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Rachel Owens

American, b. 1972

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Rachel Owens

American, b. 1972

78
Followers
Biography

Rachel Owens uses discarded objects and detritus as the basis of her sculptures and monumental installations; her materials have included cardboard boxes, broken beer bottles, editions of The New York Times, and rubber tires. She often uses these materials to construct botanical structures, or anthropological figures and animals. Her 2005 installation Scatter-Hoarder featured a gigantic common gray squirrel poised over its nest of newspaper and refuse. Fittingly, the subject of her pieces frequently deal with themes of human waste, wreckage, loss, and powerlessness. Owens says that her own practice is interested in the “human social condition, our ecosystem, political strife and the inextricable ways these things are connected.” Owens has also made work that responds directly to political events and conditions, including the war in Iraq and Hurricane Katrina.

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Biography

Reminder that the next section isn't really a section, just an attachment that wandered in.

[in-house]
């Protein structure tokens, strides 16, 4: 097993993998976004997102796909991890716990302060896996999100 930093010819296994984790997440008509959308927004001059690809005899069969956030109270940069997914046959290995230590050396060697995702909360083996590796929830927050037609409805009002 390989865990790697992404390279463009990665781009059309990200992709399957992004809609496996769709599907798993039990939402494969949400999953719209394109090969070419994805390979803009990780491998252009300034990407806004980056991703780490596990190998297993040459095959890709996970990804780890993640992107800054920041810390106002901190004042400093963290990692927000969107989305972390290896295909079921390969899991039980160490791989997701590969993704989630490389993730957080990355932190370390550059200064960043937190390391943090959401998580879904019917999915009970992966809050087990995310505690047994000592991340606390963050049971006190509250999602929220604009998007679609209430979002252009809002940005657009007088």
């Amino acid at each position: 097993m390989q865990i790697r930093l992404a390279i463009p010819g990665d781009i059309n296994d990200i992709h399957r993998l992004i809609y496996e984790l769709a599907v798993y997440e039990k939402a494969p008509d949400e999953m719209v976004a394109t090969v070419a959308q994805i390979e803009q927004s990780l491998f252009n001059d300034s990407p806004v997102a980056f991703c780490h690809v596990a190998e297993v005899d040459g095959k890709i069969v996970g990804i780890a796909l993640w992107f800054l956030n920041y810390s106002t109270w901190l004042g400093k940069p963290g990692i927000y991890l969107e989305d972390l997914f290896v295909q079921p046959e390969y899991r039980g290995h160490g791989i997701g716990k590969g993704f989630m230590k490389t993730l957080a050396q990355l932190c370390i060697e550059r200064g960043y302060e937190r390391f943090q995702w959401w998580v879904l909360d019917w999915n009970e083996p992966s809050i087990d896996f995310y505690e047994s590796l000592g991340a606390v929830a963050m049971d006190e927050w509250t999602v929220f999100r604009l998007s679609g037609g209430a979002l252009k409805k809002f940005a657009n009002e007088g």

Rachel Owens uses discarded objects and detritus as the basis of her sculptures and monumental installations; her materials have included cardboard boxes, broken beer bottles, editions of The New York Times, and rubber tires. She often uses these materials to construct botanical structures, or anthropological figures and animals. Her 2005 installation Scatter-Hoarder featured a gigantic common gray squirrel poised over its nest of newspaper and refuse. Fittingly, the subject of her pieces frequently deal with themes of human waste, wreckage, loss, and powerlessness. Owens says that her own practice is interested in the “human social condition, our ecosystem, political strife and the inextricable ways these things are connected.” Owens has also made work that responds directly to political events and conditions, including the war in Iraq and Hurricane Katrina.

Career Highlights
Learn more about artist insights.
Publication
Reviewed by a major art publication
Flash Art